Because this was the former Yugoslavia, the white U.N. ambulance bore Red Cross and Red Crescent markings. The guards at the entrance to the Saudi Arabian field hospital stopped it anyway.
After an exchange in Arabic with the guards, the driver turned to the back of the ambulance. “They say they have to open the doors.”
“Let them,” Mai Fisher said.
The sight of a young Bosnian woman in obvious labor made the guards close the doors with haste, and Mai almost laughed at the absurdity of it. The ambulance headed for a tent set well away from the other, large shelters.
When Mai and the driver rolled the gurney into the smaller tent, a woman met them. Maybe thirty, she wore a cream-colored shalwar, a black hijab, and a long, white doctor’s coat. Her dark brown eyes narrowed at Mai but shifted to the groaning woman on the gurney, who twisted and turned in pain.
“What have we here?” the doctor asked, in English, as she rubbed the pregnant woman’s arm and cooed to her.
“A midwife at the EuroEnterprises clinic said the baby is breech. We don’t have the facilities for a Caesarian Section,” Mai said.
“Ah, yes. I’m aware of that clinic. We’ve taken patients from there before.” The Saudi woman’s hands palpated the pregnant woman’s stomach. “Yes. There’s much distress here. Let’s take her to an examining room. He,” she said, pointing to the driver, “cannot come further in.”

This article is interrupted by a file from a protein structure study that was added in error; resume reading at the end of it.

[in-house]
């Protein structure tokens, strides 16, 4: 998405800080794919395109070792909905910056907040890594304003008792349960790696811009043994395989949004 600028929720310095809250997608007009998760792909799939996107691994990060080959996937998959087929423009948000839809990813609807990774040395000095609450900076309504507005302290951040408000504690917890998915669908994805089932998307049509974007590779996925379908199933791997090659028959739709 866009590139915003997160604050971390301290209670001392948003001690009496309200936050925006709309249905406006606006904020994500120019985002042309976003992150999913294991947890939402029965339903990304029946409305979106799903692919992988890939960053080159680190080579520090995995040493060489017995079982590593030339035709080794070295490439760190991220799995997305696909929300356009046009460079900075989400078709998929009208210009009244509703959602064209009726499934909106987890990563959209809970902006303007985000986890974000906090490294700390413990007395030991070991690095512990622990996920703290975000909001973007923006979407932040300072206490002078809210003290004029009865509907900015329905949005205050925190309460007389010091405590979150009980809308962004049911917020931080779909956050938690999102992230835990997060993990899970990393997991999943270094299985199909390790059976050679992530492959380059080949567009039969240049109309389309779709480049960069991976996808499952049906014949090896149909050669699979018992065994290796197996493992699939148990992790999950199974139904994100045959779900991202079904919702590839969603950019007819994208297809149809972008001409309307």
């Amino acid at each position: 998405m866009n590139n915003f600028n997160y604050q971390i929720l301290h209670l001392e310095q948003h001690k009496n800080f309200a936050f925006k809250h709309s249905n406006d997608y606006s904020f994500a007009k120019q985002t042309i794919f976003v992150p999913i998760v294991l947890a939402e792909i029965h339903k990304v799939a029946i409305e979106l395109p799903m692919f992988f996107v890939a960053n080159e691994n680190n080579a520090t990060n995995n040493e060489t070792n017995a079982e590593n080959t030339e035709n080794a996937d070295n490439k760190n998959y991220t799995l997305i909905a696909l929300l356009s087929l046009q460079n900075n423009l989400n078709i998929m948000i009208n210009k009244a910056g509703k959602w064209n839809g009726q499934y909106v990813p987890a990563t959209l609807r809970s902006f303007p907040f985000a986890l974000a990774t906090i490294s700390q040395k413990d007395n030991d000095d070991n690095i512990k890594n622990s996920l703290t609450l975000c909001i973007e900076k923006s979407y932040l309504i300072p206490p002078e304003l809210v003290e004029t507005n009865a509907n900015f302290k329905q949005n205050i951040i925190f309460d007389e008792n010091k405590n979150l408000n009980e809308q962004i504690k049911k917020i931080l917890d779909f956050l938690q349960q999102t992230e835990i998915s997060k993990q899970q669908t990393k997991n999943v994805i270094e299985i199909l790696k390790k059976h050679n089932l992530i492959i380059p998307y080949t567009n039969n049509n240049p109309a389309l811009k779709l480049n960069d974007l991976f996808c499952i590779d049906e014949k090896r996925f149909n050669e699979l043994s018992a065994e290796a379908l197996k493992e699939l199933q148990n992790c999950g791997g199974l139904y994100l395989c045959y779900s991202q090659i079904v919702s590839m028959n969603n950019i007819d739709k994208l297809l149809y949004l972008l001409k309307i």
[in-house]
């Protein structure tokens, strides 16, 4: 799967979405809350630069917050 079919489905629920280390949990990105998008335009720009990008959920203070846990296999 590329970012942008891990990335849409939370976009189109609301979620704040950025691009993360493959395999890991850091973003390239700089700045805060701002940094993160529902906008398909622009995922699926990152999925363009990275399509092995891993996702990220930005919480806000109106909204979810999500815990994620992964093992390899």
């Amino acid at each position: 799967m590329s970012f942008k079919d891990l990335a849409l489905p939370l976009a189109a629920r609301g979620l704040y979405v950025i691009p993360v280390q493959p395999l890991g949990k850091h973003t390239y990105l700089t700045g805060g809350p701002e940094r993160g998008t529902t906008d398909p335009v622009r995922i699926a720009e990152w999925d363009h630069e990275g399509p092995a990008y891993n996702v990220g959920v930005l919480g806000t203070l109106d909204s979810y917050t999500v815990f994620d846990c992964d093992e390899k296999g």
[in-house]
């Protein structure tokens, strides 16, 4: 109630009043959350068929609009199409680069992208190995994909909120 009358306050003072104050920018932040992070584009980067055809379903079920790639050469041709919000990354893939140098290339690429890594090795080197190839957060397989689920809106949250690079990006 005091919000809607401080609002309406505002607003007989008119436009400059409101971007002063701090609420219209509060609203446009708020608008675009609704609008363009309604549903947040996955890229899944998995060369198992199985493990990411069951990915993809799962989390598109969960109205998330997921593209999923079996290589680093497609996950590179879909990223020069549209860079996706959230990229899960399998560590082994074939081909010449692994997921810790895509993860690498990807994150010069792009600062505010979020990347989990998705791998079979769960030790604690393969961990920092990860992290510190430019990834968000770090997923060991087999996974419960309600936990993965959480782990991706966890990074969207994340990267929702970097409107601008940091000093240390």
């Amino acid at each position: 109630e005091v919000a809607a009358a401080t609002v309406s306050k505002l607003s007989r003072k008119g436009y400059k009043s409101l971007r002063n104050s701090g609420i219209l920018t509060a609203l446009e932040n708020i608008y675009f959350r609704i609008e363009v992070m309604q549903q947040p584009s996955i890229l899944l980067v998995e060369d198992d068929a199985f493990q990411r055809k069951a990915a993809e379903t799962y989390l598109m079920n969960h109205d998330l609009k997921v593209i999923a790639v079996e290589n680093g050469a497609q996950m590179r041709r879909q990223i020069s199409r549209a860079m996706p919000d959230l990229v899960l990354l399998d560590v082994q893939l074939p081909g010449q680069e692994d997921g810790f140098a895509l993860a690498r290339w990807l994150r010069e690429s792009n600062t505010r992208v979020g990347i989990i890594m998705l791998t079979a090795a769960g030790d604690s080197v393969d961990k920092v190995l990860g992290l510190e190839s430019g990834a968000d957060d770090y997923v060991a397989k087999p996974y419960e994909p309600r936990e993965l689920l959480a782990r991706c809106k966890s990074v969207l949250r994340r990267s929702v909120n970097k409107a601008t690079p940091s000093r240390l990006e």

“Wait for me in the ambulance,” Mai said. He nodded to her and left.
“Are you a peacekeeper?” the Saudi woman asked Mai.
“No. I operate EuroEnterprises.”
“Ah,” the Saudi woman said. Her smile showed very white teeth. “The Angel of Bosnia, of whom everyone here speaks.”
“Not very angelic, I’m afraid.”
“I’m Dr. Khalilah Bousaid.”
“Katherine Burke,” Mai said, using an alias.
“Do you have any medical training?”
“I have no nurses, and I need extra hands. Also, I don’t speak Serbian, and our mother-to-be is quite attached to you.”
The young woman had taken hold of Mai’s jacket sleeve and hadn’t let go.
The doctor and Mai managed to get the pregnant woman onto the examination table, and Dr. Bousaid pulled on nitrile exam gloves.
“What is her name?” Dr. Bousaid asked.
“Will you translate for me?”
Vesna grabbed Mai’s hand and squeezed it during the examination, even tighter when a contraction came.
“The baby is still breech, and labor is advanced. Explain to her about the C-Section, please,” Bousaid said. “Let’s get her in the operating room.”
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